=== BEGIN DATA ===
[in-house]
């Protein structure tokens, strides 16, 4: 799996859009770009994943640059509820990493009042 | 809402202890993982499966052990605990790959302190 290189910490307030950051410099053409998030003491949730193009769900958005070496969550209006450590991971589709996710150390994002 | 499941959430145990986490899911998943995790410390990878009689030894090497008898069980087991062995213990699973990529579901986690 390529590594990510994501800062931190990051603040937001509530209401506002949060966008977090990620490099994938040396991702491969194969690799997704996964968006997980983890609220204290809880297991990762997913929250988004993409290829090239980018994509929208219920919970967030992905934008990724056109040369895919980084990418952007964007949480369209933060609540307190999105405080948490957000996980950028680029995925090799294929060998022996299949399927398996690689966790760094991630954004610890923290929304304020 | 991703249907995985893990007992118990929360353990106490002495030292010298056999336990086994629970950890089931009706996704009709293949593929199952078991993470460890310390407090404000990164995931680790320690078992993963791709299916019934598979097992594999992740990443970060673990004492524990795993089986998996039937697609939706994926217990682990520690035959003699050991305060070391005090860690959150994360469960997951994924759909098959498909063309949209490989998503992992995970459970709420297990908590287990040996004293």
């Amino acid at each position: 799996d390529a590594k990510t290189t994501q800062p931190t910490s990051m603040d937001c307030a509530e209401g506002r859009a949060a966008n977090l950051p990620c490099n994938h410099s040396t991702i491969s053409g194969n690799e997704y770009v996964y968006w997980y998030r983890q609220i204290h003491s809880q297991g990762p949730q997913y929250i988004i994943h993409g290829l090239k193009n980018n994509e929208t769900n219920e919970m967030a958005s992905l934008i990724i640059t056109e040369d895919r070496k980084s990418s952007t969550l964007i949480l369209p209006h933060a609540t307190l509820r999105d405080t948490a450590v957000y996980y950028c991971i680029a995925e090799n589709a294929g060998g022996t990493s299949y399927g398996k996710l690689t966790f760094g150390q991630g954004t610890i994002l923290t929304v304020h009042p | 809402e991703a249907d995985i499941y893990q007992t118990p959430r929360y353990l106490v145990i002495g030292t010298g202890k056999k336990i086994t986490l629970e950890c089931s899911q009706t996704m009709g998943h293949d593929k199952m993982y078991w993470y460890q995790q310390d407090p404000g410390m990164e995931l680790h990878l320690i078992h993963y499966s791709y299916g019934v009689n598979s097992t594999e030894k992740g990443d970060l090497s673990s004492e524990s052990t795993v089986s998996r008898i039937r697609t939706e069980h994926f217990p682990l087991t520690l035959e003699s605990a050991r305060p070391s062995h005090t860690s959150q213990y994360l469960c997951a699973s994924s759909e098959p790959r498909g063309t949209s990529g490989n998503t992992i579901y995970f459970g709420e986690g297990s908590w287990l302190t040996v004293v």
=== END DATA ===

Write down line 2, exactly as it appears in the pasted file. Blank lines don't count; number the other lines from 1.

């Protein structure tokens, strides 16, 4: 799996859009770009994943640059509820990493009042 | 809402202890993982499966052990605990790959302190 290189910490307030950051410099053409998030003491949730193009769900958005070496969550209006450590991971589709996710150390994002 | 499941959430145990986490899911998943995790410390990878009689030894090497008898069980087991062995213990699973990529579901986690 390529590594990510994501800062931190990051603040937001509530209401506002949060966008977090990620490099994938040396991702491969194969690799997704996964968006997980983890609220204290809880297991990762997913929250988004993409290829090239980018994509929208219920919970967030992905934008990724056109040369895919980084990418952007964007949480369209933060609540307190999105405080948490957000996980950028680029995925090799294929060998022996299949399927398996690689966790760094991630954004610890923290929304304020 | 991703249907995985893990007992118990929360353990106490002495030292010298056999336990086994629970950890089931009706996704009709293949593929199952078991993470460890310390407090404000990164995931680790320690078992993963791709299916019934598979097992594999992740990443970060673990004492524990795993089986998996039937697609939706994926217990682990520690035959003699050991305060070391005090860690959150994360469960997951994924759909098959498909063309949209490989998503992992995970459970709420297990908590287990040996004293």